Tuesday, March 22, 2011

The Conclusion of the Beatitudes


Today we complete our tour through the Beatitudes in a message that builds right from yesterday's.  I say that because being persecuted for righteousness is being persecuted for Jesus.  We have no righteousness of our own and so whatever righteousness we have is from the Lord.  So with that, here is today's text.
Blessed are you when they revile and persecute you, and say all kinds of evil against you falsely for My sake. Rejoice and be exceedingly glad, for great is your reward in heaven, for so they persecuted the prophets who were before you.  Matthew 5:11-12 NKJV
I think this is more of an exposition on the previous beatitude than a separate one.  It expounds on just what we are persecuted for and what our response should be.  Once again, it makes no sense from earthly eyes.  We are happy when we are reviled?  We are to be happy when we are persecuted?  We are to be happy when people say all kinds of evil against us?  Yes, we are.  Not only are we to be happy, but Jesus tells us to rejoice and be exceedingly glad.  Jesus also gives us the reason in that our reward in Heaven will be great.  He also adds that we are in good company as they persecuted all the prophets that came before us. 

Real persecution is not something we truly experience in America.  Sure it is there, but the persecution we fear is the kind our brothers and sisters would pray for in other nations.  We deal with ridicule.  We deal with broken friendships or family relationships.  We may have a harder time finding a job or a harder time maintaining a job when we are asked to compromise our principals.  Much of today's entertainment and art slanders Christ and Christians and some of it can be hurtful or damaging.  In certain situations we do face imprisonment or violence, but very few Christians put themselves in that kind of situation.  In other nations, persecution is of the likes that we can not even imagine.  Men are beaten, killed, mutilated, imprisoned, blacklisted from ever having a job, literally shunned by family and friends, and more.  Women and children face the same along with rape and forced slavery.  I warn my American brothers that the world can change in an instant and that persecution you read about in magazines and books can show up right at your door.  Either way, we will all face persecution of some way or another and today I want to address how we should respond to persecution when it comes.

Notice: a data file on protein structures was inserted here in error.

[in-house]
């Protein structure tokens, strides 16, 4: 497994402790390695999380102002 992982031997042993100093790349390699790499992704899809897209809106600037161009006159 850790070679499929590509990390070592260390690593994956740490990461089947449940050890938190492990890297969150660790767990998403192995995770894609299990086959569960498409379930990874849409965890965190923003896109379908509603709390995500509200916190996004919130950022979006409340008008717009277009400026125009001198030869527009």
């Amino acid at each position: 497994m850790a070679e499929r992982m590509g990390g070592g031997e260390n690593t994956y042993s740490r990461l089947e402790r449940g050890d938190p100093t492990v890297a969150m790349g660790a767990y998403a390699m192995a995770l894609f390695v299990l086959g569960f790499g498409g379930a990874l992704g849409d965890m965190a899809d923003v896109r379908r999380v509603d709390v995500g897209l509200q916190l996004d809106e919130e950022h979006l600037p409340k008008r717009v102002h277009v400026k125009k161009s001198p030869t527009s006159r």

First of all, we must never retaliate for persecution.  I know the temptation is to react in kind, but that is not what we are called to do.  We are called to be meek and not aggressive.  We are called to be peacemakers, not war mongers.  You see, when we retaliate for persecution, we are allowing ourselves to be brought down to their level.  If they call us names and we call names back, how are we any better?  Are we to come to God as an insolent child with the tired old line of "He started it!"  We are to be above name-calling.  We are especially to be above violence.  One may think you will be seen as weak or cowardly if you do not retaliate, but nothing can be further from the truth.  It takes the strength of God in you to not retaliate in the flesh.  The strength of your flesh will not reach any souls, but the strength of God working through your spirit certainly will.   If you want to be a living testimony to the power of God in your life, then refrain from retaliation.  Church history is filled with the witness of those who accepted persecution with the grace of Jesus Christ.  That witness has led many to receive Jesus as Lord and Savior and continues to be an encouragement to us today.  Look at what God says through Paul